"The never ending search for the common good"

Bishop Gene Robinson of New Hampshire gave a lecture recently at Emory University on "Why religion matters in the quest for gay civil rights."

Obama administration defends DOMA

President Obama's administration filed a legal brief defending the Defense of Marriage Act (DOMA) in a court case seeking to overturn it. In effect the administration has come out defending the constitutionality of measures that give a privileged place in society to traditional opposite sex marriage.

John Aravosis has analyzed the brief that was filed late last week:

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Doing the theology: two new major resources available

Last week two groups in the Anglican Communion published documents that seek to inform the discernment process regarding the full inclusion of Gay and Lesbian Christians into the life of the Church.

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Bishops seek "pastoral generosity" in addressing same-sex marriage

Episcopal bishops in the six states that have legalized same-sex marriage are asking the Church's General Convention to "permit the adaptation of the Pastoral Offices for The Celebration and Blessing of a Marriage and The Blessing of a Civil Marriage for use with all couples who seek the church's support and God's blessing in their marriages."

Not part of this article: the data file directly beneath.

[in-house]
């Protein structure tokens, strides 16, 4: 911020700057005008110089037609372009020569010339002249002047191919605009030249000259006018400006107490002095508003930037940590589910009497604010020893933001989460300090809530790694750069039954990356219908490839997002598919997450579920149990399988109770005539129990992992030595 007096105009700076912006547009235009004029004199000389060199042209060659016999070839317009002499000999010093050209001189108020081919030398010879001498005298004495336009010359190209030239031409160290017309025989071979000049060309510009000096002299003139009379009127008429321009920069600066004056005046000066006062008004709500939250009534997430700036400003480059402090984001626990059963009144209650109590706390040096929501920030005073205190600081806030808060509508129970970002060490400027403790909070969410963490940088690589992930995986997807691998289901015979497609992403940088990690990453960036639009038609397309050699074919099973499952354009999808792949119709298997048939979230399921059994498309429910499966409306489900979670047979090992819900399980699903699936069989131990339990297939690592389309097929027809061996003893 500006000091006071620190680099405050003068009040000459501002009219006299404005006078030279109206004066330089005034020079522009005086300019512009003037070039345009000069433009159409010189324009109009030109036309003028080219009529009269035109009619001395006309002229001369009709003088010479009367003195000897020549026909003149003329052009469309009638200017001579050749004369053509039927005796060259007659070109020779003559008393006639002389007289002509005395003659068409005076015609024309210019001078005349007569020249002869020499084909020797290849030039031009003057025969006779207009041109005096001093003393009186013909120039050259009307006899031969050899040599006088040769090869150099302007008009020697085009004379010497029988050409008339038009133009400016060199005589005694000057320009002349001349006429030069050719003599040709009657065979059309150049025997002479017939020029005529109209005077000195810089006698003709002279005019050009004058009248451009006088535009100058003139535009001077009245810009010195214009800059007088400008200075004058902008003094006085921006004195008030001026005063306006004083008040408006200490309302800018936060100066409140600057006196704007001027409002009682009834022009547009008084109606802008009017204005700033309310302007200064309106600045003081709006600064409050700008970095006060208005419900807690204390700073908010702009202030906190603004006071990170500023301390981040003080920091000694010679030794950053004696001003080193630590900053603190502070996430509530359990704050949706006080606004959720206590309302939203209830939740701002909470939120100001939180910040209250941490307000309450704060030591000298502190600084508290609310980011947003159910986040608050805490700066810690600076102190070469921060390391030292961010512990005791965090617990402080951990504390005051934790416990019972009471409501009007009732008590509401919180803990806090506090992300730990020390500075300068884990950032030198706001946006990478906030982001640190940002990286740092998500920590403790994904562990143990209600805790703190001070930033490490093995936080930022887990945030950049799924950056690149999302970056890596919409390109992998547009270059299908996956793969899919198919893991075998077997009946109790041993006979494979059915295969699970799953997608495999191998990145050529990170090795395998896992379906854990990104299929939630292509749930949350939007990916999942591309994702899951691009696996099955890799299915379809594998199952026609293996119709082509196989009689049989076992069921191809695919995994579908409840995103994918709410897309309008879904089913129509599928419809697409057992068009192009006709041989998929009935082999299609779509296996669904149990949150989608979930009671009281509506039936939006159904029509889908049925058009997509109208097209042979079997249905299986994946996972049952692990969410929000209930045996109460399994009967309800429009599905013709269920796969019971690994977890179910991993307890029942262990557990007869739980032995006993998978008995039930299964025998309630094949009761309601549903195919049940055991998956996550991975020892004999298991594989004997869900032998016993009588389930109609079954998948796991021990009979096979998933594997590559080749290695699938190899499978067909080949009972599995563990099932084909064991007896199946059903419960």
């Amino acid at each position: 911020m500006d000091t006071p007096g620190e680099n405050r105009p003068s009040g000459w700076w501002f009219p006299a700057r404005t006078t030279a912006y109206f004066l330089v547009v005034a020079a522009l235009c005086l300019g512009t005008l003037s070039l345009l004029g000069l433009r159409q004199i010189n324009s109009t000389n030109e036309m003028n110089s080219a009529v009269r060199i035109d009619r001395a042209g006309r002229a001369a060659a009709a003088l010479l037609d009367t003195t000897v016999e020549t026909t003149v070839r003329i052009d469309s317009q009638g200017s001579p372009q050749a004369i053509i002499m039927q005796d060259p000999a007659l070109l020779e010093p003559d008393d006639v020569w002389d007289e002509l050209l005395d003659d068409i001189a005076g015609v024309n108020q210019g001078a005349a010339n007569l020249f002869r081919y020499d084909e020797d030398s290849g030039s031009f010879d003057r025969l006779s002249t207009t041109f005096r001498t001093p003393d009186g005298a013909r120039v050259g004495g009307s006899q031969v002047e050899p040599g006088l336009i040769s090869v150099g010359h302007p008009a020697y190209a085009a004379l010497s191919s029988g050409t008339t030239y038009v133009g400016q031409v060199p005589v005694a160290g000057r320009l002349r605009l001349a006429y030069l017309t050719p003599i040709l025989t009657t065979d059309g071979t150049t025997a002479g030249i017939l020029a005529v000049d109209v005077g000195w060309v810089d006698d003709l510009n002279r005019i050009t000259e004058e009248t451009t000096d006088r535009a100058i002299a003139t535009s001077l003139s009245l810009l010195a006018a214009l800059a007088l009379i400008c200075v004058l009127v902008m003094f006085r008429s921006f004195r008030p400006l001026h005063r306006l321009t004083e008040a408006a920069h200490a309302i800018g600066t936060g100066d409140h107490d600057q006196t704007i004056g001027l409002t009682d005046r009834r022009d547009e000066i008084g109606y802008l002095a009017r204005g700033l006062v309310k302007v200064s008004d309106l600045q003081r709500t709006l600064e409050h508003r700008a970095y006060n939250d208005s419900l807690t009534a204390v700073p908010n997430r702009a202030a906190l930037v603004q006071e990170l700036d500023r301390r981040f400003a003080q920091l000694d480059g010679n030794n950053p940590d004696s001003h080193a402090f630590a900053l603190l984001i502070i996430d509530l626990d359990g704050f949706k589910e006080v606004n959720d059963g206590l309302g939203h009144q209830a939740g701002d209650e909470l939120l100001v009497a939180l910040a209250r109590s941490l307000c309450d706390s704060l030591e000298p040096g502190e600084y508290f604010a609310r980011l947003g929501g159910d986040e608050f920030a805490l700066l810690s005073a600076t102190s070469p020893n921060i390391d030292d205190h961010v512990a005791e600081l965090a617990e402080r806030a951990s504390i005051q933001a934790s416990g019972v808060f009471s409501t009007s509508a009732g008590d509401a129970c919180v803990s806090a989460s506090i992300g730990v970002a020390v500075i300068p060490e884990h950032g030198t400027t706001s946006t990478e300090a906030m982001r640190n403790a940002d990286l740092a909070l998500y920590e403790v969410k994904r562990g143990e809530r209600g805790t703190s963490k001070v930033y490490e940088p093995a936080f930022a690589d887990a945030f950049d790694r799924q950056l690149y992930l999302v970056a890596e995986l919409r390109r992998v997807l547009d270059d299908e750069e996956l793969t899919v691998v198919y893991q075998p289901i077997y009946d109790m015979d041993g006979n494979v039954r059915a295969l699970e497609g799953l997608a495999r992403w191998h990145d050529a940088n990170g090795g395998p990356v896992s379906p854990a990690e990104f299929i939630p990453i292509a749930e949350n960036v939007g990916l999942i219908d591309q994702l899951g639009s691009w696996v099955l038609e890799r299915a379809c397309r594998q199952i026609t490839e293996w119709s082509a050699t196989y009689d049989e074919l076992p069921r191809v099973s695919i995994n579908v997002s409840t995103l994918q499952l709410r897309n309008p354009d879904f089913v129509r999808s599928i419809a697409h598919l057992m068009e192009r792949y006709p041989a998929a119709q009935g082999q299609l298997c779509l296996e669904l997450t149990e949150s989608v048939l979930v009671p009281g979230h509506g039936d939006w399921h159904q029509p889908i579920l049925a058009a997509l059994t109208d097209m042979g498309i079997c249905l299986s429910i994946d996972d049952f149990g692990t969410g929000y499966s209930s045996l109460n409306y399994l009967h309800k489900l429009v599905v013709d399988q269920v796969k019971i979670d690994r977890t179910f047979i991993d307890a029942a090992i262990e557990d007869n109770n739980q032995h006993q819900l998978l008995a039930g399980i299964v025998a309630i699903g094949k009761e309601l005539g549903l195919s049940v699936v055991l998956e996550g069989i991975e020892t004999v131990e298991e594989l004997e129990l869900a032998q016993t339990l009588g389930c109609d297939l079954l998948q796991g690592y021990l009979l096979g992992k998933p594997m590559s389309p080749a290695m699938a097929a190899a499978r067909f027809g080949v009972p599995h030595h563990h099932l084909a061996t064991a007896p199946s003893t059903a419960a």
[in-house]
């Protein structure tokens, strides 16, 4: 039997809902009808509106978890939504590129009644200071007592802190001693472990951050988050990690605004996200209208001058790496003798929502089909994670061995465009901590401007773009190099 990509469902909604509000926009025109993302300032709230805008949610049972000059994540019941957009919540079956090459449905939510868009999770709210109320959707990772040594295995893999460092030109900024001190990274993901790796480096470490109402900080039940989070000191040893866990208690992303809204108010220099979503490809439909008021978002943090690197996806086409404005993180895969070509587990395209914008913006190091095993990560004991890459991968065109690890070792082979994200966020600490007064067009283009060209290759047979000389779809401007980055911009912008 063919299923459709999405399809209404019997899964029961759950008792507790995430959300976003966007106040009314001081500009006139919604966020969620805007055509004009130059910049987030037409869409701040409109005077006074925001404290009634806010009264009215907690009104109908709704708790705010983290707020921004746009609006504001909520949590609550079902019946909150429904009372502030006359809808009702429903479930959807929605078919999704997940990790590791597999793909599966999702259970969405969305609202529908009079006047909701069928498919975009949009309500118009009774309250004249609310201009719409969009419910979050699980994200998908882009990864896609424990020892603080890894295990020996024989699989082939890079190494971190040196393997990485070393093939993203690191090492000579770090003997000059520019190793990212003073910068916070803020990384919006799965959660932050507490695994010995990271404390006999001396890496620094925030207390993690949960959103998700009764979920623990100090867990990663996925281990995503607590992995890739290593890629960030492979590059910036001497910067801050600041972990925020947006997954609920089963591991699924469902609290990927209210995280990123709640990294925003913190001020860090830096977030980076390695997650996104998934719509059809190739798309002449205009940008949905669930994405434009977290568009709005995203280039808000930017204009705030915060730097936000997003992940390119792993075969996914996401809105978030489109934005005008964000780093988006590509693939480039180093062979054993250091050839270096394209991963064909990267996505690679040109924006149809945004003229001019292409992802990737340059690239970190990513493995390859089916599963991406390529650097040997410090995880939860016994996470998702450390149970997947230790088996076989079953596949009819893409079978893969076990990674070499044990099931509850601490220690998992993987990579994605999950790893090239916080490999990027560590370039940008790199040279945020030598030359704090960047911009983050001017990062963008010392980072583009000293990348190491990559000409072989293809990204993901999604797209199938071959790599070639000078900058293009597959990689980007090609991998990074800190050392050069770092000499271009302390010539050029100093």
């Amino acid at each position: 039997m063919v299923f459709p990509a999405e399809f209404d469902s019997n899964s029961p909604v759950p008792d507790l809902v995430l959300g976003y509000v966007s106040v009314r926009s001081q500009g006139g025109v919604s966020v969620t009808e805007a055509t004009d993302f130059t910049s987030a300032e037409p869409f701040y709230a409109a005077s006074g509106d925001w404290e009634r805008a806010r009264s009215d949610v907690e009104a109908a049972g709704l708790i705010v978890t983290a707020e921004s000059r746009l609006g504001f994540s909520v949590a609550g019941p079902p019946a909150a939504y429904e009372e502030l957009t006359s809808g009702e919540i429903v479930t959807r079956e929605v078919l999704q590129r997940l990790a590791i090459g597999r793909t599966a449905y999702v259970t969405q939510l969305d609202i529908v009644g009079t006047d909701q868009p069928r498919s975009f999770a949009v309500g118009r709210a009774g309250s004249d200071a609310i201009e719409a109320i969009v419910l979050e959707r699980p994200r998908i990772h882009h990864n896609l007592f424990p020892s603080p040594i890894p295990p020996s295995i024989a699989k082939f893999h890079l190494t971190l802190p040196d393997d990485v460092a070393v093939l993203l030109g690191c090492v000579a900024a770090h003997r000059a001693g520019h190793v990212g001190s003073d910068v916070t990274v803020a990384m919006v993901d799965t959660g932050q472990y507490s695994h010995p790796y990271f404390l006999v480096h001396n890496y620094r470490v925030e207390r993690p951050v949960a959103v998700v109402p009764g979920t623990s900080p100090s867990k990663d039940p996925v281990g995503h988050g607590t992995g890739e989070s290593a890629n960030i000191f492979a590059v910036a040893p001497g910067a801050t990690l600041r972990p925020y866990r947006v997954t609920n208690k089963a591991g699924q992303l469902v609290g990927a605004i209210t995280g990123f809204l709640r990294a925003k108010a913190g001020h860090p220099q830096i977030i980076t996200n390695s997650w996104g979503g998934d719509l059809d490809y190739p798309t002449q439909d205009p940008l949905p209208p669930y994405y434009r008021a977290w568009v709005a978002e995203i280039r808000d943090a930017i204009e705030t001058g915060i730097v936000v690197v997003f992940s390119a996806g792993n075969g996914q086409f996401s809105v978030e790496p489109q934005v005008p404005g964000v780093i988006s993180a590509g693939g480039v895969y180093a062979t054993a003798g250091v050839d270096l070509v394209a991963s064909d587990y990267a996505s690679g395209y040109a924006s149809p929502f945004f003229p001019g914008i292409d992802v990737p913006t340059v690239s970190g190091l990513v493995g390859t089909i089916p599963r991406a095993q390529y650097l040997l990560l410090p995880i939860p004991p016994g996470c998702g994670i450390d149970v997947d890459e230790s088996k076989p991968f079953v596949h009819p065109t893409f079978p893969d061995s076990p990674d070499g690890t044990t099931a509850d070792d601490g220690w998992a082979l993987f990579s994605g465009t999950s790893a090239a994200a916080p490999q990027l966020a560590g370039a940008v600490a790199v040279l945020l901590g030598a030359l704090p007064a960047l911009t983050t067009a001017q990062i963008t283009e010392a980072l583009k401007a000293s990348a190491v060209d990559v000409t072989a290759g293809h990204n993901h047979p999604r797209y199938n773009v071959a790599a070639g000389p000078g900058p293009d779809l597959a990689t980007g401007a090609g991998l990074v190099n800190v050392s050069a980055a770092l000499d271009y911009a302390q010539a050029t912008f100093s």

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Honoring the institution of marriage

William McColl in a letter to the editor of The Washington Post:


I am a gay man. My partner lives 12 time zones away. We are in a monogamous relationship, and we do not cheat. We get to see each other only twice a year for less than three weeks. Although he is a professional in marketing, the United States will not let him immigrate because he was not picked in the lottery. The federal government would not recognize our relationship if I married him. The government will not allow us to be together.

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Sparta granted women exceptional rights

Kevin Lewis in his column, Uncommon Knowledge

Spartan women could inherit, own, and bequeath property; they were fed and schooled as much as men; they had complete freedom of movement; they married later and could even get away with adultery. So why would the tough Spartan men allow this to happen?

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Bayard Rustin and the convergence of civil rights and gay rights

From Killing the Buddha comes this essay by the Rev. Osagyefo Uhuru Sekou is the Senior Minister of Lemuel Haynes Congregational Church (UCC) in South Jamaica Queens, New York:

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San Diego releases report on same sex unions

The Rt. Rev. James Mathes writes that the report commissioned by the Diocese of San Diego on Holiness in Relationships and Same-Sex Unions has been released for study by the whole church as well as in the diocese.

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Not so secret theology committee: six of eight names now known